“Damien, I need help. I don’t know how much to ask for!” Exclaims a panicked senior postdoc.
This is usually how my conversations start when I discuss negotiation strategies with my clients.
Invariably, I receive a myriad of documents and spreadsheets which encompass a variety of numerical costs and associated line items, or services. However, after probing deeper, asking clients if this budget meets their needs, they usually shrug their shoulders, nervously saying, “I don’t know.”.
Most often, I find that my clients lose the idea that a budget is supposed to serve their specific goals. Especially when a financial plan is created previous to an interview, I find they tend to create a budget to meet the needs of the negotiating institute’s financial administrators, with the aspiration of looking like a more attractive candidate. More often than not, when this happens, investigators are at the short end of the stick and lose much more than money; their time, their efforts, and even their career.
A budget is a flexible tool that can take on a different meaning depending on one’s intentions or needs.
The official definition is “an estimate of income and expenditure for a set period of time.” While that definition may serve as a good starting point, it doesn’t really serve to help in understanding its meaning.
The word “budget” is also much too associated with negative meanings for startups, entrepreneurs, or innovative discoveries. It doesn’t take much experience to know that these exploratory ventures usually entail a large deal of “waste” from the necessary trial and error required to succeed. This strategy, however, tends to be a nightmare for accounting or financial administrators whose job is to create balanced books and sustainable practices for the business/institutes.
When this dichotomy reaches its tipping point, business administrators or investors start applying restrictions to resource requests, often meeting investigators with conflicting arguments against their ideas, rather than a willingness to support them.
Remember that a budget is a flexible tool, and if we can arrange its meaning so that ambitious innovators can relay their messages in a more compelling way, then investors or supporters will be willing to fund their endeavors.
So my proposed definition (or solution, some might say) is a “resource list” (or some even call it, a “wish list”!) This allows, investigators, to see “budgets” in a light where they are more supportive rather than restrictive. This helps to identify the actual resource needed to run projects and still allows financiers to know exactly what they’re supporting.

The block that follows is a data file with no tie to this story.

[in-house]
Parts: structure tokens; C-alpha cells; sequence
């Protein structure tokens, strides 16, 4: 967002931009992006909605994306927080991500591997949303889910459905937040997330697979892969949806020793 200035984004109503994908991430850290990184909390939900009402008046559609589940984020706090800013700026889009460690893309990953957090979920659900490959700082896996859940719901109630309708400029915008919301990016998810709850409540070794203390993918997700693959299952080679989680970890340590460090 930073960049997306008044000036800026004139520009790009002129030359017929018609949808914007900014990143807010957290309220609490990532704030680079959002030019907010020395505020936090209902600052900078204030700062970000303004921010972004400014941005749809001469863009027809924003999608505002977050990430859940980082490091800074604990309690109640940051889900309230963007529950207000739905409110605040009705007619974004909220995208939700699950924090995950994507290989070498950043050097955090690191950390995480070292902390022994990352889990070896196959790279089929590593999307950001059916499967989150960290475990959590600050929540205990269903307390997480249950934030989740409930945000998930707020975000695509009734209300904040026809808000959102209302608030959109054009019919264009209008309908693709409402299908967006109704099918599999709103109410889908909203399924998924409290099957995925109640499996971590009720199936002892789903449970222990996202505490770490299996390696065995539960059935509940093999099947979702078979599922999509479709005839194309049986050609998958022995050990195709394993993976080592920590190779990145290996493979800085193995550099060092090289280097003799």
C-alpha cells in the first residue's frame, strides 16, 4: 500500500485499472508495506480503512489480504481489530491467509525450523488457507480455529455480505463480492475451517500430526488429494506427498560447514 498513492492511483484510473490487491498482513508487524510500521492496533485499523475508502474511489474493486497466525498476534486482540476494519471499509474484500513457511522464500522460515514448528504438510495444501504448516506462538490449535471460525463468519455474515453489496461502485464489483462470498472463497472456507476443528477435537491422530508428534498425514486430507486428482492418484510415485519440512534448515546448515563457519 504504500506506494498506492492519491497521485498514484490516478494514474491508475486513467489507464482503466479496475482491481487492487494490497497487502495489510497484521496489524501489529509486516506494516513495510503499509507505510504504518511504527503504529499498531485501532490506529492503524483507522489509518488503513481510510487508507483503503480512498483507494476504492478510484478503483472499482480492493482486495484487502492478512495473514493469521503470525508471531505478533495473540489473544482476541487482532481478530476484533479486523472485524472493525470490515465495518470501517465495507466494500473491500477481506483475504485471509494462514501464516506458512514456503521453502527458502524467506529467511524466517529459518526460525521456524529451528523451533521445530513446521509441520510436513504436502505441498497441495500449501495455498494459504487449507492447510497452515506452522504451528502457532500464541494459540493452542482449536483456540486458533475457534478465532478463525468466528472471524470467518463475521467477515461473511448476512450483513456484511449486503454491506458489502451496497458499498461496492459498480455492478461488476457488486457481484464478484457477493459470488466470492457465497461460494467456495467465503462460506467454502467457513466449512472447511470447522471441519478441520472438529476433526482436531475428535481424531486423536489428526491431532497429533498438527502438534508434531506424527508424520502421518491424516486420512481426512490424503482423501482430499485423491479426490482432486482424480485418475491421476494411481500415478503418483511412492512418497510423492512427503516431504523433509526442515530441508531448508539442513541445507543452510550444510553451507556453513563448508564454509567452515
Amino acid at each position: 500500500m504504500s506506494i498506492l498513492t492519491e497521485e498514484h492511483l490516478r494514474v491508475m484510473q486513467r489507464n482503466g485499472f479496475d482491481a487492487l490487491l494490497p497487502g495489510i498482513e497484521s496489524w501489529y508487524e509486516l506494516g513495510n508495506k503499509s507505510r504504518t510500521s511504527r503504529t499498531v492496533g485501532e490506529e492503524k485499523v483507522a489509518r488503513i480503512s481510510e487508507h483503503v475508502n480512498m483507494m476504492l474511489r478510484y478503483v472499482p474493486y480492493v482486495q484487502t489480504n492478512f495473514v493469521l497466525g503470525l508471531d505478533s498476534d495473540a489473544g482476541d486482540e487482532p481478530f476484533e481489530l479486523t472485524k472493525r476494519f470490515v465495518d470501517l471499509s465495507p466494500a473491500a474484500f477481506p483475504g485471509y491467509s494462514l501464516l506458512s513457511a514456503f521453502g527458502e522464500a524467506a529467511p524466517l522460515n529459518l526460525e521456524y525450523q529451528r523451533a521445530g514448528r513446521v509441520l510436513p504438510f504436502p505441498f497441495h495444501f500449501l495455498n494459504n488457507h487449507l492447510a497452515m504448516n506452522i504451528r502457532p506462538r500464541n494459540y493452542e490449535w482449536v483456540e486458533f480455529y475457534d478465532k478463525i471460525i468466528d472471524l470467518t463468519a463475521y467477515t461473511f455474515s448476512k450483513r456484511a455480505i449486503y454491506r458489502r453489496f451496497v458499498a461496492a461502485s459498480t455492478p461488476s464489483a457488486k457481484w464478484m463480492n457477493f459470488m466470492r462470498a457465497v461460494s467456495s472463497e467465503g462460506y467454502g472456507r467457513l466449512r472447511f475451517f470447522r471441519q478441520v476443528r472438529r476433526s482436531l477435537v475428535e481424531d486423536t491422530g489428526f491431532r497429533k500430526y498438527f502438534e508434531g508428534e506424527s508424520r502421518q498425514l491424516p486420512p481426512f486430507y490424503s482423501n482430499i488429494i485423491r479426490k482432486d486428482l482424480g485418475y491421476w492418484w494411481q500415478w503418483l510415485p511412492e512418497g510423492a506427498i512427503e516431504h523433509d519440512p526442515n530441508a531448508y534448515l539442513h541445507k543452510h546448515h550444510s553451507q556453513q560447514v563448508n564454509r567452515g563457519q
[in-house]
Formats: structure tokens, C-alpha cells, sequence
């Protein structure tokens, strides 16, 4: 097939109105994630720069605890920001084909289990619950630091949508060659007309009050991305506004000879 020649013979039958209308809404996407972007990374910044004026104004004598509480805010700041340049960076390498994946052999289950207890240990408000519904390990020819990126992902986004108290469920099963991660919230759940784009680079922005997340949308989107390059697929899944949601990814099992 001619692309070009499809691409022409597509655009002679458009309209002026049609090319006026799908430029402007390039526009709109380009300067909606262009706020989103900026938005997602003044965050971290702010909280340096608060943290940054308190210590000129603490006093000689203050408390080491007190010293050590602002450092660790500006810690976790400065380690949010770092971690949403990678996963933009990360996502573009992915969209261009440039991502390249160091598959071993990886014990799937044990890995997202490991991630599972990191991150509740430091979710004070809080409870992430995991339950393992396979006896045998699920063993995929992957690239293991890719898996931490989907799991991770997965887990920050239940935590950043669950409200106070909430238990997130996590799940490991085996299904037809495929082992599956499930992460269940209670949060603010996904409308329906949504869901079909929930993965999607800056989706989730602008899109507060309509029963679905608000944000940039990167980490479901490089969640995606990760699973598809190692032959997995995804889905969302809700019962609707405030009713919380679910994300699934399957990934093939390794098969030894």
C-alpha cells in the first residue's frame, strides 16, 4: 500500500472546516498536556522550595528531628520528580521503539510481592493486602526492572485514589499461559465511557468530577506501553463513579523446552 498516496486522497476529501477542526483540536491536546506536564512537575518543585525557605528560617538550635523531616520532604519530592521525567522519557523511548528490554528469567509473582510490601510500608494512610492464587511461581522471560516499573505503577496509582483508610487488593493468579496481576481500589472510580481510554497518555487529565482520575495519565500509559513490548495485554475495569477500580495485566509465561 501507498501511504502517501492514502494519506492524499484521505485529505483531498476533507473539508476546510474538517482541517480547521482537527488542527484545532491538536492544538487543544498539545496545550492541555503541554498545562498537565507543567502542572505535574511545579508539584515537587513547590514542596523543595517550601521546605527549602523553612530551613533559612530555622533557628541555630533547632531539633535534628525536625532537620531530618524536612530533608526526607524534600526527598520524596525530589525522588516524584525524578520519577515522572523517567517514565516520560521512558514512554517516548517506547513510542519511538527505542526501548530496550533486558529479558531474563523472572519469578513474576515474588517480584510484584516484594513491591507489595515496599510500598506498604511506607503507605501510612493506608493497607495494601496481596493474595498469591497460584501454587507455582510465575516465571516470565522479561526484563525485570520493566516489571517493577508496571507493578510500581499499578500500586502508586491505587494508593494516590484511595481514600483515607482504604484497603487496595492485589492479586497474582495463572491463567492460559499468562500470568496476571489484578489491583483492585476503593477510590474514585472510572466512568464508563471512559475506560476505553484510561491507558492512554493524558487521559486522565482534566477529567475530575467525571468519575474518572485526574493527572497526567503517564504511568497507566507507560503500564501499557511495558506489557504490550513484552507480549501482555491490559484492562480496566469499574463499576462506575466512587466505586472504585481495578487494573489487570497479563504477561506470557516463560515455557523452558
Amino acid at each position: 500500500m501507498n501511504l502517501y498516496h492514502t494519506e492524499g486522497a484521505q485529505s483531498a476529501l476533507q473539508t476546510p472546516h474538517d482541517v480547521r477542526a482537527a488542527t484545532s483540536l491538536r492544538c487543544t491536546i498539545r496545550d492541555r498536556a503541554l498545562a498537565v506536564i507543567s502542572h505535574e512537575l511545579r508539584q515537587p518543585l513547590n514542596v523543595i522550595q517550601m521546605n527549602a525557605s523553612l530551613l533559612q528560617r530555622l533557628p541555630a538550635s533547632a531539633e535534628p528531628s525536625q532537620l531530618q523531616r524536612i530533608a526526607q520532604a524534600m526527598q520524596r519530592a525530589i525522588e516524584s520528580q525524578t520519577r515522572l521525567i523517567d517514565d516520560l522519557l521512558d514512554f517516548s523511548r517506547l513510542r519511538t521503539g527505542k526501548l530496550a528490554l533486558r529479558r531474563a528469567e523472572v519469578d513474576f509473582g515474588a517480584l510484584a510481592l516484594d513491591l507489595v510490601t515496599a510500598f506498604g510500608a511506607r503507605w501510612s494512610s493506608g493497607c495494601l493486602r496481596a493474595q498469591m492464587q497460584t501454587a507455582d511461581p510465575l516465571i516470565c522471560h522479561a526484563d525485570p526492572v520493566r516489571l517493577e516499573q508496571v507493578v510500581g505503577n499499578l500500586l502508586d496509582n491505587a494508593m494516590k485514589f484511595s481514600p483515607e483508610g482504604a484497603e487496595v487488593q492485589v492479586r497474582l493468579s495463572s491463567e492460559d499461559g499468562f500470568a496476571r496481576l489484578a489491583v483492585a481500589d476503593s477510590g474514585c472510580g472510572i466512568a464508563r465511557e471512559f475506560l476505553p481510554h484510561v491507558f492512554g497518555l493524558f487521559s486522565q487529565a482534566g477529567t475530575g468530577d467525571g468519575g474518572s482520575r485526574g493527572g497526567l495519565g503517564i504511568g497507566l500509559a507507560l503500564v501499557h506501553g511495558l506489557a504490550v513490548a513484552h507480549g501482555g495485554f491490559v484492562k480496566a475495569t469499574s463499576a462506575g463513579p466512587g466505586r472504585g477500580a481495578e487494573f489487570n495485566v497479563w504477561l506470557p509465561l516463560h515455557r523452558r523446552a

By changing the definition, we align the meanings.
When asking for a budget, we are looking for a resource list which has all of the planned supplies and equipment to support research goals. It’s kind of like a grocery list for the week.
Depending on what you’re planning on making for breakfast, lunch, and dinner, and for how many people- You start planning accordingly. Once you’ve written them all down is when you start figuring out war made it all costs. This is where you start your negotiations for what meals you can realistically afford and which ones you will not sacrifice.
You wouldn’t tell your loved one you’re no longer making their favorite dish this week.
Instead, you plan for it, and you budget for it.
If we can get on the same focused goal, we’d all know what our roles are supposed to be. However, we’ve found that all too often many of us are more focused on the processes and the how, rather than driving toward a shared goal and the why.
So whatever way we do find strategies toward a shared goal, the challenge should always be directed toward getting there, rather than quibbling with the semantics, and logistics.
Are you interested in seeing what one of our budgets look like? Feel free to click here.
What is your definition of a budget?